In Australia, many people are encouraged by the tax and health care system to take out private health insurance. For high income earners, they are penalised by a Medicare Levy if they do not register for suitable cover. health fund rebate and massage

If you take out private health insurance then chances are that you will be offered and will probably take up extras packages which will include some degree of cover for things such as physiotherapy, chiropractors, osteopaths, optical, dental and massage. Currently all of the major health funds in Australia, such as BUPA, HCF, Medibank Private, NIB, Grand United, AHM and Australian Unity offer rebates but generally only for remedial massage (ie other massage modalities may not be eligible for rebates).

Occasionally we are asked to provide recommendations about which fund we believe to the best. As we are in the health profession then people suspect that we will be “in-the-know” and assist them with information that can help them make a decision. Unfortunately this is not the case as the optimum choice of health fund will vary very much depending on the individual circumstances. In addition, the best fund can also change from time to time depending on you and any changes in the terms, rebates and fees of the fund.

In addition, even within a specific health fund the level of cover can differ significantly and the only way to work out which health fund is best for you is to look at your individual position and make an assessment as to the level of cover you require.

To be honest, it is rare that rebates for remedial massage should enter significantly into the calculation as there are many more bigger picture items that are likely to govern the decision making process. For example, do you require family care, obstetrics, joint replacements, etc? The amount you will be covered for and the amount of rebates that you would get will be significantly more important than whether you receive $25 or $28 back on your remedial massage. Whilst it is tempting to consider not opting in for cover for particular items to save a few dollars, be mindful that your health insurance should cover you for what you cannot afford to cover yourself. Although you might not think that you will need a joint replacement in the near future, unfortunately you never know what is just around the corner and adding a few dollars a month may save you from a major decision in the future.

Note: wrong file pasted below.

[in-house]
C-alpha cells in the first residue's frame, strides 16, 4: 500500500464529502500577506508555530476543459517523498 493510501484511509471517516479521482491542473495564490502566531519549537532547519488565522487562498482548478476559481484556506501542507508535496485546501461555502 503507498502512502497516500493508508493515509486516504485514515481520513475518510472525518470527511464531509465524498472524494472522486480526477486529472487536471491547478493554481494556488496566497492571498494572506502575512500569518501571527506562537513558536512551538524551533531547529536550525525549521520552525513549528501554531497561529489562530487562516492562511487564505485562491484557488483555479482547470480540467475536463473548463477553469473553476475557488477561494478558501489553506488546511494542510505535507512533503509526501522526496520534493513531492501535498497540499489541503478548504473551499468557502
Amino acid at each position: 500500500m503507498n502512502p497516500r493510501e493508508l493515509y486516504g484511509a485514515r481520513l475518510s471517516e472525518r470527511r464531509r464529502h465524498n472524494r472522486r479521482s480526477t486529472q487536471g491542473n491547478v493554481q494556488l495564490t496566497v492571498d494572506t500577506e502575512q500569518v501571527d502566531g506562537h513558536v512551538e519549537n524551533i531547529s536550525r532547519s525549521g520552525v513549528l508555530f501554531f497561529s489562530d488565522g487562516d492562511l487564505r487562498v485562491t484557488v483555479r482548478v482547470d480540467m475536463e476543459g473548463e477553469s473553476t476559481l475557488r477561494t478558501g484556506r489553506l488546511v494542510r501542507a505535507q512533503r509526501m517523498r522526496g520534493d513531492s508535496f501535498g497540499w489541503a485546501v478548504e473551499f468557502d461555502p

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Whilst we do not specifically recommend any particular health fund, I would just like to mention a cool feature that is offered by Australian Unity. If you are a member with them then you can just download their app and whenever you incur a claimable medical charge then all you do is simply send a photo of the receipt and they will automatically transfer the rebate to your account.

  
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Please note that a significant issue with health funds is perceived to be fraudulent claims. Receipts for remedial massage can only issued to a person specifically receiving a remedial massage so if you receive a Swedish/relaxation massage then your therapist will not be able to provide you with a receipt that you can use to claim. Similarly, if your partner is the one getting the massage then we are not allowed to put your name on the receipt, even if you are the one paying for the session.

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By Richard Lane